Figure 1. An outdoor gas measurement experiment with the AisaOWL in an ambient temperature of - 10°C. The person on the left holds a can of compressed gas. As the gas, which includes the propellant 1,1,1-2-tetrafluoroethane with a distinctive spectral signature in the LWIR, is released, it spreads towards the right. Against a warm background, the propellant gas is detected based on its absorption peaks in the radiance spectra (red spectrum); against a cold background, the propellant gas is detected based on its emission peaks (green spectrum). Value is spectral radiance in W/m2sr μm; the wavelength region shown is from 7600 to 12,400 nm.

Hyperspectral imagery is an efficient tool for geological mapping over large, remote, and/or inaccessible parts of the Earth. The AisaOWL can deliver high quality, geo-referenced spectral radiance data. Minerals that cannot always be mapped uniquely with VNIR/SWIR hyperspectral data, such as quartz, feldspar, and chalcedony, can be identified with LWIR hyperspectral data, as demonstrated with the non-commercial airborne imager SEBASS.3 Through a combination of SWIR and LWIR spectral imaging, most minerals of commercial interest can be readily identified in geological samples. LWIR is necessary for the detection of feldspar, silica, calcite, garnet, and olivine minerals. The performance of the LWIR-HS and AisaOWL (LWIR-C) imagers are compared in Figure 2 for such an application. The lower-cost LWIR-HS provides valuable information for minerals that do not have a response in the SWIR, whereas the AisaOWL, with its high spectral resolution, can also differentiate between similar minerals, such as quartz and feldspar. The AisaOWL could also be used to distinguish plagioclase feldspars, which would be of significant value for commercial mining operations.

Figure 2. A set of geological samples scanned with the LWIR-HS and AisaOWL (LWIR-C) imagers. The AisaOWL has higher spectral resolution, leading to more accurate mineral identification. In the zoomed AisaOWL image, the quartz and feldspar spectra are clearly distinguishable.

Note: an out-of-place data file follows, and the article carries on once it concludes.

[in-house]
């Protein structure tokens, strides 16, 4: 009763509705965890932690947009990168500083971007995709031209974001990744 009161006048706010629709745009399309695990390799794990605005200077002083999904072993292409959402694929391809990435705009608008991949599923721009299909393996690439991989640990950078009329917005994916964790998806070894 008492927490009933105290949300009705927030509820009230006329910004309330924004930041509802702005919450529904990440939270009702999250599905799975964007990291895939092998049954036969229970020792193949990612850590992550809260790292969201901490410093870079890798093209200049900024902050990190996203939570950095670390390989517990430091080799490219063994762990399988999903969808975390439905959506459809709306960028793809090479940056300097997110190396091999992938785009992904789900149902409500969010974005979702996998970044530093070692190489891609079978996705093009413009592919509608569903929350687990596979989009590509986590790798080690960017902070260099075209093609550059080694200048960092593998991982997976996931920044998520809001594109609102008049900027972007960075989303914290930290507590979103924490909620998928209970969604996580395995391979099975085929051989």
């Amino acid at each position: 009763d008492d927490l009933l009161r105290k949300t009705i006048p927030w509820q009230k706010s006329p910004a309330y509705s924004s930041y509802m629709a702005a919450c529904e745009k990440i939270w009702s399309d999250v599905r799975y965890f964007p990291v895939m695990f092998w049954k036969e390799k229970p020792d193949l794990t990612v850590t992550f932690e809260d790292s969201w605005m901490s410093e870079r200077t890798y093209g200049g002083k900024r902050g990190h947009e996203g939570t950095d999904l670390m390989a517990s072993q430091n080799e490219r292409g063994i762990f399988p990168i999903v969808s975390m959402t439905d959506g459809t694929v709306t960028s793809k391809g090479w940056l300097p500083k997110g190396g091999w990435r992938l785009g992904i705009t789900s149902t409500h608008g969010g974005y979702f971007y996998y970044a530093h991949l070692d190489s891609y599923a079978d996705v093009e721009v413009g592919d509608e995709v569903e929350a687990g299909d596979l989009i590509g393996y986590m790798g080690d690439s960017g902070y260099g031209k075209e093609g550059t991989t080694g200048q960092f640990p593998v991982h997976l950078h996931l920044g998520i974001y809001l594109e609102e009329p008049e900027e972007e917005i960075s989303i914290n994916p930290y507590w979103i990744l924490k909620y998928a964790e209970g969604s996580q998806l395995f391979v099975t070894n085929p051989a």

NIR and SWIR systems are increasingly used to sort polymers in recycling operations where they can reliably distinguish clear and colored materials, but fail to separate black and dark grey plastics because the black carbon coating absorbs radiation at all SWIR wavelengths and therefore prevents detection of the base material's spectral signatures. With the Specim MWIR imager, however, automated black plastic sorting is possible.

A novel highly-sensitive LWIR push-broom hyperspectral imager in compact form can be employed for making ambient and airborne measurements. The instrument's high performance is adequate for most advanced defense and remote sensing applications. The MWIR and LWIR hyperspectral imagers can provide valuable information for several geological and industrial applications.

Hannu Holma, Aappo Roos, Timo Hyvärinen, Antti-Jussi Mattila, Ilkka Kormano
Specim Spectral Imaging Ltd
Oulu, Finland

Hannu Holma has worked in the fields of optics, spectroscopy, and instrument development for 20 years. His background is in space physics and auroral research. For the last eight years he has been responsible for Specim's LWIR and MWIR hyperspectral imager development.

Aappo Roos has worked with spectroscopic instrumentation for 15 years. He has been President of Specim Spectral Imaging Ltd since 2010.

1. M. Chamberland, C. Belzile, V. Farley, J-F. Legault, K. Schwantes, Advancements in field-portable imaging radiometric spectrometer technology for chemical detection, Proc. SPIE 5416, p. 63, 2004. doi:10.1117/12.565033
2. H. Holma, T. Hyvärinen, A-J. Mattila, O. Weatherbee, Advances in hyperspectral LWIR pushbroom imagers, Proc. SPIE 8032, p. 80320X, 2011. doi:10.1117/12.884078
3. R. Greg Vaughan, Wendy M. Calvin, James V. Taranik, SEBASS hyperspectral thermal infrared data: surface emissivity measurement and mineral mapping, Remote Sensing of Environment 85, p. 48-63, 2003. http://www.unr.edu/geothermal/pdffiles/vaughancalvintaranikrse03.pdf